Lee’s Summit wins Walmart lawsuit

rpulley@lsjournal.comApril 17, 2014 

A Jackson County judge agreed with Lee’s Summit this week that a couple suing the city over a rezoning for Walmart Supercenter didn’t have standing to sue because their property is too distant from the store’s site.

Judge Kenneth Garrett on April 14 issued his ruling in the case of Richard and Paula McMillin who challenged the city’s rezoning to permit construction of the store at 3410 SW Market St., in south Lee’s Summit.

Wal-Mart Stores Inc. had put construction of the store on hold for about a year while waiting for resolution of the case. One judge had dismissed it, but the McMillin’s appealed and got the case reinstated in Jackson County Circuit Court.

Garrett’s ruling said the couple’s that claim their property is in “close proximity” was insufficient to allow them a court remedy.

The McMillin’s address is 2.1 miles from the Walmart site and that linear distance is 1.96 miles, or 2.33 miles traveing by street. The judge said that is “much farther than the 1.2 miles” that was considered a “great separation” in a Missouri Court of Appeals decision on a case that said the plaintiff in that case was “too remote from the rezoned area.”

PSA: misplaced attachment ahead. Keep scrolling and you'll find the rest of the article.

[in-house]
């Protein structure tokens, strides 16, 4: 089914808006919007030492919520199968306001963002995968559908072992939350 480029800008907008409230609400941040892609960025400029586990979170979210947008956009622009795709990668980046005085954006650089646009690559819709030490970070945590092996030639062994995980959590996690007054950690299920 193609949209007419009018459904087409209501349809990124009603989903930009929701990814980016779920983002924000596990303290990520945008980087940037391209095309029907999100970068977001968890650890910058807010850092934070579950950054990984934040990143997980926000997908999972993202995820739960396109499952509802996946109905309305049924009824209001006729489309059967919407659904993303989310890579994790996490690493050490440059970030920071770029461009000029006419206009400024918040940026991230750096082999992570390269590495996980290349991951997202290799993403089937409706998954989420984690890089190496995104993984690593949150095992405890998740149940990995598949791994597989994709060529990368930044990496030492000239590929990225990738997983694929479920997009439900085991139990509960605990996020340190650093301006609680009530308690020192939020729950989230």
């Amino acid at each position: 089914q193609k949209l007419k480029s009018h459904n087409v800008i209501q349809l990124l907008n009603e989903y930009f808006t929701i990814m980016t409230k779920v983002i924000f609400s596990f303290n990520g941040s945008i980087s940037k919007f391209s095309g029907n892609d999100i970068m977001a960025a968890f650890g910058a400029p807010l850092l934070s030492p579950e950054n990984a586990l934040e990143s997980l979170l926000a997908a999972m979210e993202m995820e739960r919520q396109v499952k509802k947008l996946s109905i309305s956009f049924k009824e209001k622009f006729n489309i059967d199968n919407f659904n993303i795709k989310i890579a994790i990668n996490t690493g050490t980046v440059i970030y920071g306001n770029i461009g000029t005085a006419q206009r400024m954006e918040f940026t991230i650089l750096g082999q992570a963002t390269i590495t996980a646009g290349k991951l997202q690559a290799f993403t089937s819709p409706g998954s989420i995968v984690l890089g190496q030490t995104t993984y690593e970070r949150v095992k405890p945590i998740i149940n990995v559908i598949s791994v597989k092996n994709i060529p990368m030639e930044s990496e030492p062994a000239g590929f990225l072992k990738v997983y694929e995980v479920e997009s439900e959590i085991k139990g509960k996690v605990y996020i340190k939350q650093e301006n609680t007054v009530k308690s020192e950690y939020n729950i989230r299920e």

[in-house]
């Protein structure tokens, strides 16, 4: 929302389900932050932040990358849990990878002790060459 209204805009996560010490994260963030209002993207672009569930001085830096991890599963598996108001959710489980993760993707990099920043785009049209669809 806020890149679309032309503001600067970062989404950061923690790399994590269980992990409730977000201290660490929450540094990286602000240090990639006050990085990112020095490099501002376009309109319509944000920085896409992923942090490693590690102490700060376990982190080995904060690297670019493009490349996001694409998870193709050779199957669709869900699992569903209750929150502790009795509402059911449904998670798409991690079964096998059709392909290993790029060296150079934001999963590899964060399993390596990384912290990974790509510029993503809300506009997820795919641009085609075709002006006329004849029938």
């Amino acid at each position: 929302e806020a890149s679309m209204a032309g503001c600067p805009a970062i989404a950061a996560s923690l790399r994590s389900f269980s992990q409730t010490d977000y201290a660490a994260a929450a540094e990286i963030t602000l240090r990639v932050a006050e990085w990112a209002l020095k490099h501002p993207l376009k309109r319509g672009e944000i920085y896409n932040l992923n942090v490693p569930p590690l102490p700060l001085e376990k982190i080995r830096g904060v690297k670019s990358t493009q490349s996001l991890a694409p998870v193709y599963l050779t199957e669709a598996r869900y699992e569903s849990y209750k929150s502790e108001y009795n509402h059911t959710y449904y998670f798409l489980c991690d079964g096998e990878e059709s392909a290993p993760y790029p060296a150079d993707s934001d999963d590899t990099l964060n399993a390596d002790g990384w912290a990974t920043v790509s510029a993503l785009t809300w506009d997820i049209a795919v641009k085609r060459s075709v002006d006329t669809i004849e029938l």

The McMillins, in their suit, also alleged that the Lee’s Summit City Council didn’t correctly follow its procedures for a rezoning needed for a portion of the land needed for the store.

The Walmart proposal caused controversy because some residents in the area were concerned it would increase traffic congestion and crime. Wal-Mart made concessions to make additional road improvements as part of agreements with the city for the project to go forward.

It was to be an newer model store, with skylights and other advances in lighting and energy efficiency and recycling.

The city has approved agreements for the project that can be executed when purchase of the land is final, said Christine Bushyhead, a lawyer who represented the project for the discount store company. The purchase had been delayed because of the lawsuit and timing is still uncertain because of the possibility of appeal, she said.

Douglas Patterson, attorney for the McMillins, did not reply to a request for comment.

Mayor Randy Rhoads said, “We’re glad it’s over, it’s been bouncing around for about a year, causing loss of potential revenues for the city.”

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